SF3B1-mutated PMF patients show distinct aberrant 3′ splicing. (A) SF3B1 mutations were present in 9 PMF patients, both JAK2- and CALR-positive patients. Other splicing factor mutations (U2AF1, SRSF2, and SF3A1) were mutually exclusive to SF3B1. (B) Gene mutation map of SF3B1. Nonsynonymous mutations in SF3B1 were located in oncogenic hotspot sites (K700E and K666N/R/T), with the exception of R594L. Mutations in SF3B1 were overlaid with mutation data from the COSMIC database22 (y-axis counts at the bottom). (C) Comparison of the frequencies of novel 3′ss and novel 5′ss. (D) Bar graphs showing the frequency of the log2 distance (in nucleotides) of the aberrant splice site from its canonical site. Zero indicates the start of the exon. (E) Hierarchical clustering of log2-normalized z-scores for 271 significantly upregulated 3′ss sites, located 10 to 30 bp away from the canonical splice site, in SF3B1+ patients (supplemental Table 14). (F) Mutation-specific splicing patterns were observed for amino acid changes K700 and K666.

Identification of 3′ss with highest impact on predicted amino acid changes

Next, we aimed to identify those 3′ splice junction sites with the greatest impact on the protein sequence. We calculated the PSI value for each splice site and patient (Figure 4A), which represents the percentage of abnormal transcripts in the total number of transcripts. A total of 43 novel 3′ splice junctions showed a median PSI 20% for SF3B1-mutated patients (supplemental Table 16). After predicting the impact of each splicing abnormality on the amino acid sequence, we selected 20 splicing abnormalities that resulted in a frameshift mutation and truncation of the protein or introduced a stretch of novel amino acids in frame to the native protein sequence. Hierarchical clustering of PSI values for aberrant 3′ss in relation to canonical splice sites showed preferential usage of aberrant 3′ss by SF3B1-mutated patients compared with SF3B1 wild-type patients (Figure 4B). Aberrant 3′ss usage was also dependent on specific SF3B1 mutants (K700 and K666) (Figure 4C). We confirmed the presence of 19 of 20 abnormal splice events detected by RNA-seq using an alternative methodology (fragment length analysis of reverse-transcription polymerase chain reaction products) in 4 patients (P009A, P040B, P048A, P069A) (Figure 4D-E). Several attributes for the selected 20 genes are summarized in Figure 4F. Interestingly, of the 16 out-of-frame truncations, only the TTI1 gene showed a significant [log2(fold change) = −0.38; adjusted P value = .034] decrease in the messenger RNA (mRNA level), suggesting that non-sense–mediated decay does not influence the transcript abundance in most of the selected genes. Moreover, OXA1L even showed a significant elevation [log2(fold change) = 0.86; adjusted P value = 2.02 × 10−7] in the mRNA level, despite the presence of a truncation (supplemental Table 17).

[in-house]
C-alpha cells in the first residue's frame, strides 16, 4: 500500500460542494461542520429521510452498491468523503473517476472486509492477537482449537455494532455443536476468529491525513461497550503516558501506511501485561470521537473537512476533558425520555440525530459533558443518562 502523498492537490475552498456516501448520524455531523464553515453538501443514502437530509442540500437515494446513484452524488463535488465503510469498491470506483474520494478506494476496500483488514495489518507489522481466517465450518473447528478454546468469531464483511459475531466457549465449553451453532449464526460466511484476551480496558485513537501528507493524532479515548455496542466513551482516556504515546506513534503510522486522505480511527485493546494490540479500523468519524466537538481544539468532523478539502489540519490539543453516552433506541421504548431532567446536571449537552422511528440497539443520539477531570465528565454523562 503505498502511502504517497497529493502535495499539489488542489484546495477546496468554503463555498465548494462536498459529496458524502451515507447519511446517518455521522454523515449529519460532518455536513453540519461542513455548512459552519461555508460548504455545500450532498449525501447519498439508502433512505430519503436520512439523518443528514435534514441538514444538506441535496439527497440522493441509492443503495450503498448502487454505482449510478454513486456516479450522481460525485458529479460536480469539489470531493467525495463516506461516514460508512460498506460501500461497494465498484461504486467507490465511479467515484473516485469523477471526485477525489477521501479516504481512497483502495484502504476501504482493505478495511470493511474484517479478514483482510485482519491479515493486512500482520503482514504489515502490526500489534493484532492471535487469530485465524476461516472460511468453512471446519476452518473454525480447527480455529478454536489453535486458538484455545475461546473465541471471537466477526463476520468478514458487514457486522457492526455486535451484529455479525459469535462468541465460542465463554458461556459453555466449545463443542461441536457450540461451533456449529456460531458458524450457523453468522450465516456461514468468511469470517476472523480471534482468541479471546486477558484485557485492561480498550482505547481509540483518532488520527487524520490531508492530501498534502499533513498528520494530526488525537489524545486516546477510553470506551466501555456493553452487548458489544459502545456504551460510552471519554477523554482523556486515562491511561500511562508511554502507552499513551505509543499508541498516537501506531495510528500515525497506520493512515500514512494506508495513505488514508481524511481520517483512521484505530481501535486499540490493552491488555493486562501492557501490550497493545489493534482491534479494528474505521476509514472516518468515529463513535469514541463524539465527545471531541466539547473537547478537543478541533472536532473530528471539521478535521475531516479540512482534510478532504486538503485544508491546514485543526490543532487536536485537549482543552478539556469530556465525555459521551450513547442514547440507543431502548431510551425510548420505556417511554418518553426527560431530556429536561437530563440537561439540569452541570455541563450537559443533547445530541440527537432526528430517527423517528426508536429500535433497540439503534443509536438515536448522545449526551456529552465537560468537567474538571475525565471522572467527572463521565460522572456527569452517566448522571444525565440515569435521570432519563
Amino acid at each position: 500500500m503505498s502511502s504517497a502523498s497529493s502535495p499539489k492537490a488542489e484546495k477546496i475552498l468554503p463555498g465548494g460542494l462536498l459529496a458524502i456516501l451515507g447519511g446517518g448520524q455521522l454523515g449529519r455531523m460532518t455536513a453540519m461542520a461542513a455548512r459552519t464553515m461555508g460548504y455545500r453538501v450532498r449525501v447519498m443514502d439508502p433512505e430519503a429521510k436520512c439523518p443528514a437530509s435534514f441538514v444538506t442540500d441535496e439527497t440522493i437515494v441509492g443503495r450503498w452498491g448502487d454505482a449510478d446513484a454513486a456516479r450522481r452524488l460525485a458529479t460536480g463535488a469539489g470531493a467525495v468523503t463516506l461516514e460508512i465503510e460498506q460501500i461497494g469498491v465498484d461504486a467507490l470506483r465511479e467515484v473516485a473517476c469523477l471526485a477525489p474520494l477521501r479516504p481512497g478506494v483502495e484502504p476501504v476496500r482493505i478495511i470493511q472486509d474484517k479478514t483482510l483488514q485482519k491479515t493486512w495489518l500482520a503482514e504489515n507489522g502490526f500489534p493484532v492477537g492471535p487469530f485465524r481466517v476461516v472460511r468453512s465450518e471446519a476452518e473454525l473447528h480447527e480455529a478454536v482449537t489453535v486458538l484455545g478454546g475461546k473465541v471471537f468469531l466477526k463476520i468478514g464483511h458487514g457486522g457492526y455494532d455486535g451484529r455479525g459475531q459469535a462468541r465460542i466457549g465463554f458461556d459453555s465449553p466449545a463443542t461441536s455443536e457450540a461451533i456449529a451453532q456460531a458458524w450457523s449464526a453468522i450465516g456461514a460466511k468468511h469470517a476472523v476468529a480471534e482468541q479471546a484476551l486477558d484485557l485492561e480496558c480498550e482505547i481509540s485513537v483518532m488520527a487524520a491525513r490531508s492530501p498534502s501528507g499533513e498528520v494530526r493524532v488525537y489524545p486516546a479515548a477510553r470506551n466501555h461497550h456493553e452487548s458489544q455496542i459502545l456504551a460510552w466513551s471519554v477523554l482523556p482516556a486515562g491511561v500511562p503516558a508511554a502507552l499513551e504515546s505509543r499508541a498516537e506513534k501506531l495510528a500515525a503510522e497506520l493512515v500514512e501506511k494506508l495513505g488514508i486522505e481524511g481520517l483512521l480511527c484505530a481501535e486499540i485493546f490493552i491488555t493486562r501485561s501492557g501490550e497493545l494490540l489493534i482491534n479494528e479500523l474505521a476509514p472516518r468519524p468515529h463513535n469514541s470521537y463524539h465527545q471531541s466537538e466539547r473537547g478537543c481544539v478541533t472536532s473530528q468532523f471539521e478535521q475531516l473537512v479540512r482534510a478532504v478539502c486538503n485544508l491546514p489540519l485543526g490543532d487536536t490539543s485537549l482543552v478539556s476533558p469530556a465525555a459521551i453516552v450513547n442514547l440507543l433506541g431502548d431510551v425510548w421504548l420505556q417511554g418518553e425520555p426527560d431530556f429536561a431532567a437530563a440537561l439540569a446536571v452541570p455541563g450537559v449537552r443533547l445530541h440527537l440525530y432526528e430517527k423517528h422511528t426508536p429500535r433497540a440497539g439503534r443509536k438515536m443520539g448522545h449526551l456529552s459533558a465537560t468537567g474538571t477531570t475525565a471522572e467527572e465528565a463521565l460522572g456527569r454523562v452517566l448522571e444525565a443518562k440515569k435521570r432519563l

Figure 4.